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Poor Will's Almanack: January 31 - February 6, 2012

Flickr Creative Commons user Stephen Downes
Skunk Cabbage

Poor Will’s Almanack for the Second Week of Late Winter.

As February begins, natural history shows the growing power of the spring. The year is gathering a momentum in which every sound and movement carries meaning.During the soft nights of the Groundhog Day Thaw, skunks may venture out to feed. Salamanders court and breed in warmer microclimates. Deer gather to feed in herds.

Swept up by warm southwest winds, more robins and bluebirds reach the Great Lakes. The starlings are whistling and chattering close to sunrise, the crows and cardinals and doves joining in. Male blue jays are bobbing up and down, talking to their mates. Turkeys are flocking in the woods. Flies and bees come looking for skunk cabbage when temperatures warm to 50 degrees.

All these movements say that in northern Mexico, monarch butterflies are moving toward the Texas border. They will reach the Gulf coast in small groups during mid to late March, and their offspring will find the Ohio Valley in early summer.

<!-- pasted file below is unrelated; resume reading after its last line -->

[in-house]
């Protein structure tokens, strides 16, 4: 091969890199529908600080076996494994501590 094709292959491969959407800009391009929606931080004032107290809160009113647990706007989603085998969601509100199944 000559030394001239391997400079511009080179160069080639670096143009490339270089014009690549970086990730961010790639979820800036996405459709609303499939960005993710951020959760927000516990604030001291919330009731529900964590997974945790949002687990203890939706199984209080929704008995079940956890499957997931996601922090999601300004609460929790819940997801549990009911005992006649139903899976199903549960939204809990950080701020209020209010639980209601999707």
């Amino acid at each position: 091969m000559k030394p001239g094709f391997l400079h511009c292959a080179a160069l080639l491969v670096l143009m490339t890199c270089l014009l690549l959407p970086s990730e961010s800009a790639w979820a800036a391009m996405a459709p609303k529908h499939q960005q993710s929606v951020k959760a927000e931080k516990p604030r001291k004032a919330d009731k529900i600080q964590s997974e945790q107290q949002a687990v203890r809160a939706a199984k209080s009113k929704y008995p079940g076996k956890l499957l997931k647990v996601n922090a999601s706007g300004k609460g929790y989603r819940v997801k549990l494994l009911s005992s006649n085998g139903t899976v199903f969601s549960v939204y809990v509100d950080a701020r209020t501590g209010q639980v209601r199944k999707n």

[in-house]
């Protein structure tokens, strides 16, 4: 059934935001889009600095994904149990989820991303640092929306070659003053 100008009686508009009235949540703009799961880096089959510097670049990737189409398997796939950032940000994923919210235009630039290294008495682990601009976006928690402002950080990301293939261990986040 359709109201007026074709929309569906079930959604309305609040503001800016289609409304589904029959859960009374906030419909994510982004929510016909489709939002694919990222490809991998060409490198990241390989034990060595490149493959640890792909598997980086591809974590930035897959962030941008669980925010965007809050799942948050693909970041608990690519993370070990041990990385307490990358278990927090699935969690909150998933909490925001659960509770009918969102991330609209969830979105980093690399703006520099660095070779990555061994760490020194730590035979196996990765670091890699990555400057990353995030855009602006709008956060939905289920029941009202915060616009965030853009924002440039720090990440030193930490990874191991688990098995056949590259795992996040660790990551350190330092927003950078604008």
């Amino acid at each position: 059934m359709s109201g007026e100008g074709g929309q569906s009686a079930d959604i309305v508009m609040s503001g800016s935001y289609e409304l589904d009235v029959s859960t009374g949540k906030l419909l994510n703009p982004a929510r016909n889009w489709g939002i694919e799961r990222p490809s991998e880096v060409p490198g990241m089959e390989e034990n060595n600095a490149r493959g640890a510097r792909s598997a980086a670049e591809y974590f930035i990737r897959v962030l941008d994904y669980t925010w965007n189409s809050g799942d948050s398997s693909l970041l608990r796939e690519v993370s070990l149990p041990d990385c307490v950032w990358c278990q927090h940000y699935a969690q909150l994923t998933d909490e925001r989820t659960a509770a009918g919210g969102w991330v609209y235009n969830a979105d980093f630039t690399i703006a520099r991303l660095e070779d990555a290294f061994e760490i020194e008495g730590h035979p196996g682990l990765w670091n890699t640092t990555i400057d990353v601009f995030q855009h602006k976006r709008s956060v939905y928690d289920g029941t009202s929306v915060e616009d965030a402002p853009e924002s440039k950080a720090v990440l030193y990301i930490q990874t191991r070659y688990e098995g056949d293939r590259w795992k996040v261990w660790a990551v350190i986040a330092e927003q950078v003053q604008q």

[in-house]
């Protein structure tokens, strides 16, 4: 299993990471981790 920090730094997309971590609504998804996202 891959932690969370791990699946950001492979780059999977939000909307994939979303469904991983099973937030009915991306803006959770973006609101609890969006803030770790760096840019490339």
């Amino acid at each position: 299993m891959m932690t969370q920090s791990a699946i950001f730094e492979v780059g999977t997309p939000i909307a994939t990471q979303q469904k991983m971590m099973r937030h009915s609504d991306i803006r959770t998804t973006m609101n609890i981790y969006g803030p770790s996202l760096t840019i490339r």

Signs are accumulating, spring a matter of quantity, numbers of sprouts, numbers of leave and birds, landmark after landmark. When one of the signs is present, the others are there too. Each sign becomes a gauge for the rest of the cycle, standing for the gathering of signs.

Next week on Poor Will’s Almanack: notes for the Third Week of Late Winter. In the meantime, look for signs. That would be almost anything you can see.

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Bill Felker has been writing nature columns and almanacs for regional and national publications since 1984. His Poor Will’s Almanack has appeared as an annual publication since 2003. His organization of weather patterns and phenology (what happens when in nature) offers a unique structure for understanding the repeating rhythms of the year.